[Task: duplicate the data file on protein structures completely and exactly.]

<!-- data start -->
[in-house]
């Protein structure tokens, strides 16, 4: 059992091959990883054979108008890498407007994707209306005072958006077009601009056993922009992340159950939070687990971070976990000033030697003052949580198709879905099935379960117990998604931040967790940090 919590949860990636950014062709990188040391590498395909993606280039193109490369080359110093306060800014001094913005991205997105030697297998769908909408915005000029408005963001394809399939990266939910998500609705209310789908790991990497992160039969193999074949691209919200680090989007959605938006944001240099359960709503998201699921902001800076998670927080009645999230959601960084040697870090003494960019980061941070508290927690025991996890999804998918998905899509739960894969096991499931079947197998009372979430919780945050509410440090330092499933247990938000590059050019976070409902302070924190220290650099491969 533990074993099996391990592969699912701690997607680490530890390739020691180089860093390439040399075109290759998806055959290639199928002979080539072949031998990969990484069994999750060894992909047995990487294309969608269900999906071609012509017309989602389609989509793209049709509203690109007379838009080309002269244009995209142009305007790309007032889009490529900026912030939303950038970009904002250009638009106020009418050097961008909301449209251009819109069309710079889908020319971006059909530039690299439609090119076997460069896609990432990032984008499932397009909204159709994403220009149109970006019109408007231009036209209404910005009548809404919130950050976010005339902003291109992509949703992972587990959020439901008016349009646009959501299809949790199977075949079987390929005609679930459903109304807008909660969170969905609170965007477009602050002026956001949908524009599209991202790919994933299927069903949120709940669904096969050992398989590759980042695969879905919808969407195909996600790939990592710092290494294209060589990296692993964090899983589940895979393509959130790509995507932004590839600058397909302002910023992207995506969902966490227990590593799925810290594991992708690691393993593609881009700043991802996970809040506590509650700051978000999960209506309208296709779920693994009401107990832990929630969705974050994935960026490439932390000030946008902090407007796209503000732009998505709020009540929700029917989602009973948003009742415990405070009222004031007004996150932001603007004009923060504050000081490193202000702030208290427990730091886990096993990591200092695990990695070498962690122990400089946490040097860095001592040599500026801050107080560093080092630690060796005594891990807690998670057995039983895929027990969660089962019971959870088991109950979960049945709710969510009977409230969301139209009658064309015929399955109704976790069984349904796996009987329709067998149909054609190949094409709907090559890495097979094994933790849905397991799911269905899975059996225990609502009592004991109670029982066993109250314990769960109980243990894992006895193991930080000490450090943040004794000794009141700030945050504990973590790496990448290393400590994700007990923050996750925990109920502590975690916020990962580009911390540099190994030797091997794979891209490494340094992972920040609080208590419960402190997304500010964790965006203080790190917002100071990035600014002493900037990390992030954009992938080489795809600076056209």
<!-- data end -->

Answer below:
[in-house]
């Protein structure tokens, strides 16, 4: 059992091959990883054979108008890498407007994707209306005072958006077009601009056993922009992340159950939070687990971070976990000033030697003052949580198709879905099935379960117990998604931040967790940090 919590949860990636950014062709990188040391590498395909993606280039193109490369080359110093306060800014001094913005991205997105030697297998769908909408915005000029408005963001394809399939990266939910998500609705209310789908790991990497992160039969193999074949691209919200680090989007959605938006944001240099359960709503998201699921902001800076998670927080009645999230959601960084040697870090003494960019980061941070508290927690025991996890999804998918998905899509739960894969096991499931079947197998009372979430919780945050509410440090330092499933247990938000590059050019976070409902302070924190220290650099491969 533990074993099996391990592969699912701690997607680490530890390739020691180089860093390439040399075109290759998806055959290639199928002979080539072949031998990969990484069994999750060894992909047995990487294309969608269900999906071609012509017309989602389609989509793209049709509203690109007379838009080309002269244009995209142009305007790309007032889009490529900026912030939303950038970009904002250009638009106020009418050097961008909301449209251009819109069309710079889908020319971006059909530039690299439609090119076997460069896609990432990032984008499932397009909204159709994403220009149109970006019109408007231009036209209404910005009548809404919130950050976010005339902003291109992509949703992972587990959020439901008016349009646009959501299809949790199977075949079987390929005609679930459903109304807008909660969170969905609170965007477009602050002026956001949908524009599209991202790919994933299927069903949120709940669904096969050992398989590759980042695969879905919808969407195909996600790939990592710092290494294209060589990296692993964090899983589940895979393509959130790509995507932004590839600058397909302002910023992207995506969902966490227990590593799925810290594991992708690691393993593609881009700043991802996970809040506590509650700051978000999960209506309208296709779920693994009401107990832990929630969705974050994935960026490439932390000030946008902090407007796209503000732009998505709020009540929700029917989602009973948003009742415990405070009222004031007004996150932001603007004009923060504050000081490193202000702030208290427990730091886990096993990591200092695990990695070498962690122990400089946490040097860095001592040599500026801050107080560093080092630690060796005594891990807690998670057995039983895929027990969660089962019971959870088991109950979960049945709710969510009977409230969301139209009658064309015929399955109704976790069984349904796996009987329709067998149909054609190949094409709907090559890495097979094994933790849905397991799911269905899975059996225990609502009592004991109670029982066993109250314990769960109980243990894992006895193991930080000490450090943040004794000794009141700030945050504990973590790496990448290393400590994700007990923050996750925990109920502590975690916020990962580009911390540099190994030797091997794979891209490494340094992972920040609080208590419960402190997304500010964790965006203080790190917002100071990035600014002493900037990390992030954009992938080489795809600076056209």